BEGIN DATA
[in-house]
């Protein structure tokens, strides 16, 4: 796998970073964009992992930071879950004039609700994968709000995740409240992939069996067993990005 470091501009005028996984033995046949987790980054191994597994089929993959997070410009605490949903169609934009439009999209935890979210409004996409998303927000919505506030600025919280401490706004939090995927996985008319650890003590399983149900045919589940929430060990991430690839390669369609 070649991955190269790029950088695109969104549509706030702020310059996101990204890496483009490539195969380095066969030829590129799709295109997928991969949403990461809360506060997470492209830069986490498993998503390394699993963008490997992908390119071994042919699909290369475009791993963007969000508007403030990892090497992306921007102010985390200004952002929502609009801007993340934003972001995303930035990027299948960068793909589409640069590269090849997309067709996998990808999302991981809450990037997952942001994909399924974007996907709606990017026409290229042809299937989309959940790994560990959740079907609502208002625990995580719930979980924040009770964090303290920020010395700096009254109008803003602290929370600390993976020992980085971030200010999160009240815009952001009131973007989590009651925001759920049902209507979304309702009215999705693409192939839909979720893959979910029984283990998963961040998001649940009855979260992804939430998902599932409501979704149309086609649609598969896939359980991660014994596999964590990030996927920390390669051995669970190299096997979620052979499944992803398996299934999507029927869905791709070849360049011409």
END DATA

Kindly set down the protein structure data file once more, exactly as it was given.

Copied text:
[in-house]
């Protein structure tokens, strides 16, 4: 796998970073964009992992930071879950004039609700994968709000995740409240992939069996067993990005 470091501009005028996984033995046949987790980054191994597994089929993959997070410009605490949903169609934009439009999209935890979210409004996409998303927000919505506030600025919280401490706004939090995927996985008319650890003590399983149900045919589940929430060990991430690839390669369609 070649991955190269790029950088695109969104549509706030702020310059996101990204890496483009490539195969380095066969030829590129799709295109997928991969949403990461809360506060997470492209830069986490498993998503390394699993963008490997992908390119071994042919699909290369475009791993963007969000508007403030990892090497992306921007102010985390200004952002929502609009801007993340934003972001995303930035990027299948960068793909589409640069590269090849997309067709996998990808999302991981809450990037997952942001994909399924974007996907709606990017026409290229042809299937989309959940790994560990959740079907609502208002625990995580719930979980924040009770964090303290920020010395700096009254109008803003602290929370600390993976020992980085971030200010999160009240815009952001009131973007989590009651925001759920049902209507979304309702009215999705693409192939839909979720893959979910029984283990998963961040998001649940009855979260992804939430998902599932409501979704149309086609649609598969896939359980991660014994596999964590990030996927920390390669051995669970190299096997979620052979499944992803398996299934999507029927869905791709070849360049011409």